This example demonstrates an important relationship between particle size and water content of sugar/water compositions undergoing dehydration by dielectric heating. The procedure described in Example 1 was followed, with the exception that the recycled material with sugar syrup added thereto was mulled in a mortar to better insure evenly distribution of the syrup as a thin film over the recycled material.
Three series of runs (as set forth below) were made using fructose syrups of three different concentrations (i.e., 80, 70 and 65% fructose, respectively, in water). These solutions were prepared by dissolving commercially available food grade crystalline D-fructose in water. Simulated recycle material for use in starting each series of runs was prepared by grinding the crystalline fructose to a size range of 50 to 500 microns. Dryer feed compositions, as specified in Runs A to H in the following Table, were investigated using the procedure described in Example 1.
TABLE I______________________________________ Grams Grams % Water in Recycle Recycle Syrup Drier Feed Ratio______________________________________80% SolidsSyrupRun A 94 6 1 15.7B 90 10 2 11.3C 85 15 3 7.1D 80 20 4 5.070% SolidsSyrupE 96.7 3.3 1 41.5F 90.0 10.0 3 12.9G 86.7 13.3 4 9.365% SolidsSyrupH 88.4 11.6 4 11.6______________________________________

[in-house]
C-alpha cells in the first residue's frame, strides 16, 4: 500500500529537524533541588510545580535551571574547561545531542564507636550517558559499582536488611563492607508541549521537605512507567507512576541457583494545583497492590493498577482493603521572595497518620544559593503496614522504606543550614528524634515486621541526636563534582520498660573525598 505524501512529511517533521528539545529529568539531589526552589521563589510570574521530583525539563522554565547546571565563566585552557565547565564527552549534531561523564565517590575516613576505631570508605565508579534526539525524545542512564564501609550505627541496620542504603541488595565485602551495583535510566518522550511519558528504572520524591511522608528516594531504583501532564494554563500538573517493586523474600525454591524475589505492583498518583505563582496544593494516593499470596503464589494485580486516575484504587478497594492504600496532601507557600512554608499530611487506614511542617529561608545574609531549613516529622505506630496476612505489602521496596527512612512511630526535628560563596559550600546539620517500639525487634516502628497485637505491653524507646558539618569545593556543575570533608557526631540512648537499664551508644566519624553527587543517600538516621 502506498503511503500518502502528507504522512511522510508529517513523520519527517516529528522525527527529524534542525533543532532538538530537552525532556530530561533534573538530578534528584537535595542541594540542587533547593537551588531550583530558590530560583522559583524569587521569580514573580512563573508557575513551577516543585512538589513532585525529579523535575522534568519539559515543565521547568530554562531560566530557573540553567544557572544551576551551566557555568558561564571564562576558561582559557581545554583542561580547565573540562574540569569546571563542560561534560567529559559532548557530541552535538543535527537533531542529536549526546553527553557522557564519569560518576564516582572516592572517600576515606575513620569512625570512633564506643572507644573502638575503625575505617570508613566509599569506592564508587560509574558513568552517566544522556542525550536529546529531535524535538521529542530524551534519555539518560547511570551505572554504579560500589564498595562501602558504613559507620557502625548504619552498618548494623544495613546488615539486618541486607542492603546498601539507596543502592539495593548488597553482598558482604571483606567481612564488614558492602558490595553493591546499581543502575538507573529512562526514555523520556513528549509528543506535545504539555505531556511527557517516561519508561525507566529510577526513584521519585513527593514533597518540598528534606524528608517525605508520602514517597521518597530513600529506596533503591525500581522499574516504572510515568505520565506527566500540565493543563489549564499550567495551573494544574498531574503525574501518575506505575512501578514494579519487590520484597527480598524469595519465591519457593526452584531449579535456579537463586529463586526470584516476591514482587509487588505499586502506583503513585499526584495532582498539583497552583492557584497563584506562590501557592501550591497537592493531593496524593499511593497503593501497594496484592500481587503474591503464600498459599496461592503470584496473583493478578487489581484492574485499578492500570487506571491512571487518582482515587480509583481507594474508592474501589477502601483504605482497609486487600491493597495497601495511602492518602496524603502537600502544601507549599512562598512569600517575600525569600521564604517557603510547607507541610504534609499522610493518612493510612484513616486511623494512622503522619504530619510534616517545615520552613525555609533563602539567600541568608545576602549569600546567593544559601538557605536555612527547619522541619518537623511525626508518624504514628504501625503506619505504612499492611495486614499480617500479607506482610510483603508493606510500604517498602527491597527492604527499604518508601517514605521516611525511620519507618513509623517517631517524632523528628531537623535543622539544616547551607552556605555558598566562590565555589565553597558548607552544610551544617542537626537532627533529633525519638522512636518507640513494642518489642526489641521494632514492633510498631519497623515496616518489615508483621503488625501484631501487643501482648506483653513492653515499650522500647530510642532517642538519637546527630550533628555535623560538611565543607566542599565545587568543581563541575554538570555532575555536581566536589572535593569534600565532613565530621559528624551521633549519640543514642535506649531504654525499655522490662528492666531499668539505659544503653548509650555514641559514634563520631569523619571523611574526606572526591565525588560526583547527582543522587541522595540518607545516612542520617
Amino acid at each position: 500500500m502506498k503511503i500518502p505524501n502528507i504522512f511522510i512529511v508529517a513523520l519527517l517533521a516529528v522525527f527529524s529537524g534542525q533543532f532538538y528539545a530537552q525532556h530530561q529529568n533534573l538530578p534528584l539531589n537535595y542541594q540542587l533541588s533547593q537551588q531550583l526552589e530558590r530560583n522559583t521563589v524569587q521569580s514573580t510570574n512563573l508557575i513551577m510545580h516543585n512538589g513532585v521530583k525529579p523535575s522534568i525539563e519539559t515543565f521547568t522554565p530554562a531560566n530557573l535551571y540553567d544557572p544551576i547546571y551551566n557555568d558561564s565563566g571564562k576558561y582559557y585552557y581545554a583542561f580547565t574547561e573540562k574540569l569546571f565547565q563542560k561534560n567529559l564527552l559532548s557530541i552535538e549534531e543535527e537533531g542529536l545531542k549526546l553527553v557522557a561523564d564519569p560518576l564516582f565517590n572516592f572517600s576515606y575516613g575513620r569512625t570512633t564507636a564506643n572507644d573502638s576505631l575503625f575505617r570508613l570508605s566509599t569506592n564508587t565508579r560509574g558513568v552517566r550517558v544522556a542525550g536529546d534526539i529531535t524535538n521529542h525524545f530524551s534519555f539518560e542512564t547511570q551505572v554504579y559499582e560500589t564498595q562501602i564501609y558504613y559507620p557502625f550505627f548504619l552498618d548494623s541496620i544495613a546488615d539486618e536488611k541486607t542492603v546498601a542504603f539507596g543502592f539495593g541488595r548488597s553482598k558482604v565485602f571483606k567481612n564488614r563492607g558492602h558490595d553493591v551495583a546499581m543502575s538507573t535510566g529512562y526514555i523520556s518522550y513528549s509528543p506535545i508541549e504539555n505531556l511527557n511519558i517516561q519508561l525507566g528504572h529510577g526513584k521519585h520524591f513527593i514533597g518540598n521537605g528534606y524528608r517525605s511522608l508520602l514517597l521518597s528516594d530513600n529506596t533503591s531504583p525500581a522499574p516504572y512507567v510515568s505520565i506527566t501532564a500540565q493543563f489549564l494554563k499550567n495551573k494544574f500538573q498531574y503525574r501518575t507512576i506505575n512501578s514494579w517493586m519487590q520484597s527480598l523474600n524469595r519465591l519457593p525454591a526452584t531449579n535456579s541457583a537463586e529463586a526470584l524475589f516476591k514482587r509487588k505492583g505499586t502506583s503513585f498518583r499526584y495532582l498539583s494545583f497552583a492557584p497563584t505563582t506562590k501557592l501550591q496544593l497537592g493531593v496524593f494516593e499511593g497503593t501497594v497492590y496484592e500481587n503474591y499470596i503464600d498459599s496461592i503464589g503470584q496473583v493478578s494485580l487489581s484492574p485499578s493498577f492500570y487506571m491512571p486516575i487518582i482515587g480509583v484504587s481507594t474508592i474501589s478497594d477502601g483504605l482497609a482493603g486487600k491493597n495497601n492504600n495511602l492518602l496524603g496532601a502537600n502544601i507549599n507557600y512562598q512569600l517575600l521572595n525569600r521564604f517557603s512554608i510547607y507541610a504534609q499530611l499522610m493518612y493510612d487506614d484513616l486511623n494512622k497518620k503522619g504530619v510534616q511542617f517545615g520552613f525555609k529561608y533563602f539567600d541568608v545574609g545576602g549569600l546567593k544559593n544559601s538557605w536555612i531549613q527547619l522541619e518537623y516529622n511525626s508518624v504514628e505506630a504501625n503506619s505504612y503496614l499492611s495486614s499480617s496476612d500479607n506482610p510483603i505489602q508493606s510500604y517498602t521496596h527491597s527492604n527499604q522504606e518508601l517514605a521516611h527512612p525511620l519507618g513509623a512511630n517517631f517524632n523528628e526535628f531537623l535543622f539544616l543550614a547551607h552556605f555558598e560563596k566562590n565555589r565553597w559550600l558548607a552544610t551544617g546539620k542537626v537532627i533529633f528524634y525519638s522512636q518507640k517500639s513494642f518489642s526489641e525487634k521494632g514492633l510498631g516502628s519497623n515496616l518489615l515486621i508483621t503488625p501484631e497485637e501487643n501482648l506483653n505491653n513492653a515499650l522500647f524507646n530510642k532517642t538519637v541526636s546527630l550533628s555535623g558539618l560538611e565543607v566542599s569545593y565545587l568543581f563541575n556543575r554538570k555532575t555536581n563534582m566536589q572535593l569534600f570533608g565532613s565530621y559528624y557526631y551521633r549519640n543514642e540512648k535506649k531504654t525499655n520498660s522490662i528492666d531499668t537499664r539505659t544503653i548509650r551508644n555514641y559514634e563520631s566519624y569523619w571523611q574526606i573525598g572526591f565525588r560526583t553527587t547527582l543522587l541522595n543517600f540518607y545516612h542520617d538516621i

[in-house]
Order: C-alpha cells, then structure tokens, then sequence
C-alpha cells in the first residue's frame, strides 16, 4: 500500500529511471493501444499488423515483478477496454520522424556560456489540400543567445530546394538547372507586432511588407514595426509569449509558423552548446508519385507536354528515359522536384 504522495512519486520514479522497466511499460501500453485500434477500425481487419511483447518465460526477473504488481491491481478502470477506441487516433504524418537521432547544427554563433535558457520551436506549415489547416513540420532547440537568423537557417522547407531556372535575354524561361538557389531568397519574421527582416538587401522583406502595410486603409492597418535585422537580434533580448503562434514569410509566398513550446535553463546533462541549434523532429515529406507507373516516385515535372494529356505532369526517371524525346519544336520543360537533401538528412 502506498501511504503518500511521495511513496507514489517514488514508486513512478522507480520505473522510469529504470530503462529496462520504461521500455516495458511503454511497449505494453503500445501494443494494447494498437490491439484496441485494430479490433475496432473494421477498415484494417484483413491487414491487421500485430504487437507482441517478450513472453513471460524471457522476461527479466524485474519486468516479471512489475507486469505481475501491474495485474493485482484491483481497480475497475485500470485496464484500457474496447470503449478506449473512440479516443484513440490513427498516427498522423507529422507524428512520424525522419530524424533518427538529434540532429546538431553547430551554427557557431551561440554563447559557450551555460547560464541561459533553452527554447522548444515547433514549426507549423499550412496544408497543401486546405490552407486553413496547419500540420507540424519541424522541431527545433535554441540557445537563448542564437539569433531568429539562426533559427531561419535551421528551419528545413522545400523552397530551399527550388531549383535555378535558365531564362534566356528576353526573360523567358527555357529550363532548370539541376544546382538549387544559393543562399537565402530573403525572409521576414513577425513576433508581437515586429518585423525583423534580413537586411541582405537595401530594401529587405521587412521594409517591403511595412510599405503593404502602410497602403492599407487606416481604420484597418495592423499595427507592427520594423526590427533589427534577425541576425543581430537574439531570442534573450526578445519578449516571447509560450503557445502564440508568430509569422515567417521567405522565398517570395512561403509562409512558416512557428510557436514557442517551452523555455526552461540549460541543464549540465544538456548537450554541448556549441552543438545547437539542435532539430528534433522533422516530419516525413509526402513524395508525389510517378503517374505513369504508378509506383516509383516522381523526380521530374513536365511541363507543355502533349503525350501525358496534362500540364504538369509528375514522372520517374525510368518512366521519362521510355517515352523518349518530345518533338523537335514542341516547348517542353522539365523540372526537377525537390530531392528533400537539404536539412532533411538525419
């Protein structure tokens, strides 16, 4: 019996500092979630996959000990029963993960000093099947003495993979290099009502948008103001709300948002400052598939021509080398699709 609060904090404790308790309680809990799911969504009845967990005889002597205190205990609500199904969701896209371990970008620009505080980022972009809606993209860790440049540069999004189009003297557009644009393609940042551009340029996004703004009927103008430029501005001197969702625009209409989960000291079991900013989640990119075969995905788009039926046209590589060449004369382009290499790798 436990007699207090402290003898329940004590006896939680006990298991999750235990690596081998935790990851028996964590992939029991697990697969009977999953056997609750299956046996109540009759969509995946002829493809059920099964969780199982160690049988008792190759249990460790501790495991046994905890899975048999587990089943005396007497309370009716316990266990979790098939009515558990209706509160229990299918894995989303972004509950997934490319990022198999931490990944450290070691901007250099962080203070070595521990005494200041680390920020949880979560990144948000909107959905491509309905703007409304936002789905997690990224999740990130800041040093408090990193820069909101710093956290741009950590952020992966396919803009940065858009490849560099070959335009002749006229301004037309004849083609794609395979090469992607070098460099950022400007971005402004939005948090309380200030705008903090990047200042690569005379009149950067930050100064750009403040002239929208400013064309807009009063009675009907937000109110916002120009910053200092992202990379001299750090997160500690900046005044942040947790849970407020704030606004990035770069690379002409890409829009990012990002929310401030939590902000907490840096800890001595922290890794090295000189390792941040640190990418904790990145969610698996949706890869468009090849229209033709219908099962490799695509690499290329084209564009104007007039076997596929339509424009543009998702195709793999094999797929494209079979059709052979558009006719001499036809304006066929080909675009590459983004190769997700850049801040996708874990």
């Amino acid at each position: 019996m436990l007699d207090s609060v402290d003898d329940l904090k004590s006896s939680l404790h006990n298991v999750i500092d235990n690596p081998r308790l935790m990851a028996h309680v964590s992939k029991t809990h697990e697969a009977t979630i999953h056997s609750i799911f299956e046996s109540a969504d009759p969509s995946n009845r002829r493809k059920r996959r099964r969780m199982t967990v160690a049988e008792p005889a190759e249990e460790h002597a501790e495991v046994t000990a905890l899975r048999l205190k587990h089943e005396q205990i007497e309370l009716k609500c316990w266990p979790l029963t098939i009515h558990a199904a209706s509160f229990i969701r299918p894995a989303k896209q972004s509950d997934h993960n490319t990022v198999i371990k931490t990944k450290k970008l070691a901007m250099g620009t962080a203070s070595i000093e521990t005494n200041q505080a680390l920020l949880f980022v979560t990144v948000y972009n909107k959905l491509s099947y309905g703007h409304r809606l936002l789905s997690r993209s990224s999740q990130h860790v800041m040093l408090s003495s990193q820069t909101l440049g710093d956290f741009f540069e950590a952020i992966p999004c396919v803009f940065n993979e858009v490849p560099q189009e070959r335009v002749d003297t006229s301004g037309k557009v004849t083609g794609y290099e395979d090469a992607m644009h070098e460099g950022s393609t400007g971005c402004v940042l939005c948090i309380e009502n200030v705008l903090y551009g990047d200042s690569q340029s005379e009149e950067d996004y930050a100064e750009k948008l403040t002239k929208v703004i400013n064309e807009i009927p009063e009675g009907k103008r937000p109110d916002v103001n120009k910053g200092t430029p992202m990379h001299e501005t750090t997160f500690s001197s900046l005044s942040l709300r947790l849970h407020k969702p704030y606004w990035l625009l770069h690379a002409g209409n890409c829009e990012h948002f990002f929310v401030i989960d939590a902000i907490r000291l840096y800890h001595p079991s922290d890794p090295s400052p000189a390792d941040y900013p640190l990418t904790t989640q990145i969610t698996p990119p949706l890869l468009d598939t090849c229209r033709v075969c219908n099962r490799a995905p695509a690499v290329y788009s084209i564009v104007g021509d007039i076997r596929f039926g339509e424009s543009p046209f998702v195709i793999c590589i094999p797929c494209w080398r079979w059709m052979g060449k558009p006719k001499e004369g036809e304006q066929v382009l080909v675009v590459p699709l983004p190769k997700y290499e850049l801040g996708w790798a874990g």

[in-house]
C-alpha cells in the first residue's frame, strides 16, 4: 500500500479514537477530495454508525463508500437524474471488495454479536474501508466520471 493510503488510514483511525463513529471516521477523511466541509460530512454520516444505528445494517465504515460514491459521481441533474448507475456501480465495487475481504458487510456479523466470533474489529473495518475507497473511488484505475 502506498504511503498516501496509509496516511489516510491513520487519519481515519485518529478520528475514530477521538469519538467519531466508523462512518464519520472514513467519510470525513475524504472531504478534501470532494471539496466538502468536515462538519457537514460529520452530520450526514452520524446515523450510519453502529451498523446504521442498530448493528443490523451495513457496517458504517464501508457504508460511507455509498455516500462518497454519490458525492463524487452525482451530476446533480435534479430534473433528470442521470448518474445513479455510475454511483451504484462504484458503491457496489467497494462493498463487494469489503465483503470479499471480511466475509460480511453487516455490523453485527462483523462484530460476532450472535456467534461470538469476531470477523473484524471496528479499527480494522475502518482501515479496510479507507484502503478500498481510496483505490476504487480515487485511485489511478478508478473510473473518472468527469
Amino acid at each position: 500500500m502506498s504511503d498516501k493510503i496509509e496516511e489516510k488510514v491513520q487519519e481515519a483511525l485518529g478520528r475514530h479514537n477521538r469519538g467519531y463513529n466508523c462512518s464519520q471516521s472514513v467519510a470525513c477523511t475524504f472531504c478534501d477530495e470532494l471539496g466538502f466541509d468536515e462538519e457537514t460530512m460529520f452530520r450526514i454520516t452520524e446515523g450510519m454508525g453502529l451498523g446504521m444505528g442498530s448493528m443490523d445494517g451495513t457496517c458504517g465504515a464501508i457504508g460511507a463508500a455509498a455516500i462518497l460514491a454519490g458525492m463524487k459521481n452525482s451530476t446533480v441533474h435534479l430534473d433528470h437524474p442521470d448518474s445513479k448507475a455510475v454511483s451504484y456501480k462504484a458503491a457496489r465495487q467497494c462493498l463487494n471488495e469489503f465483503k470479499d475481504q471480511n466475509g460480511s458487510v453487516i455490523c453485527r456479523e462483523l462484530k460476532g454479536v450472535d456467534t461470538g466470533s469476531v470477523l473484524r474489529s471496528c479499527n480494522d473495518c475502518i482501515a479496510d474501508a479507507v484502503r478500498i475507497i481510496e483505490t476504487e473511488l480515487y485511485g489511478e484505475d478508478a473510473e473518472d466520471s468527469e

The dried granular products from these runs (Runs A through H) were checked for caking tendency by repeated freeze/thaw cycling. There was a slight tendency for particles to adhere to one another but, in all instances, a jarring motion produced a free-flowing particulate material.
In other runs using the above-described fructose solutions and an amount of the above-described simulated recycle material such that the water contents of the respective resulting dryer feed compositions were greater than about 4%, it was noted that it was very difficult to obtain effective drying action. It was also noted that particulate dryer feed compositions which contained more than about 4-4.1% water tended to melt and fuse together in liquid globs when heated in the dielectrically heated dryer. When this happened, the water evaporation rate was reduced to almost zero and degradation of the fructose was noted.
This example demonstrates the utility of the process of the instant invention for converting a commercially available fructose-containing syrup (Isomerose 550 brand high fructose corn syrup) to a dry solid. Said commercially available syrup has the following typical analysis: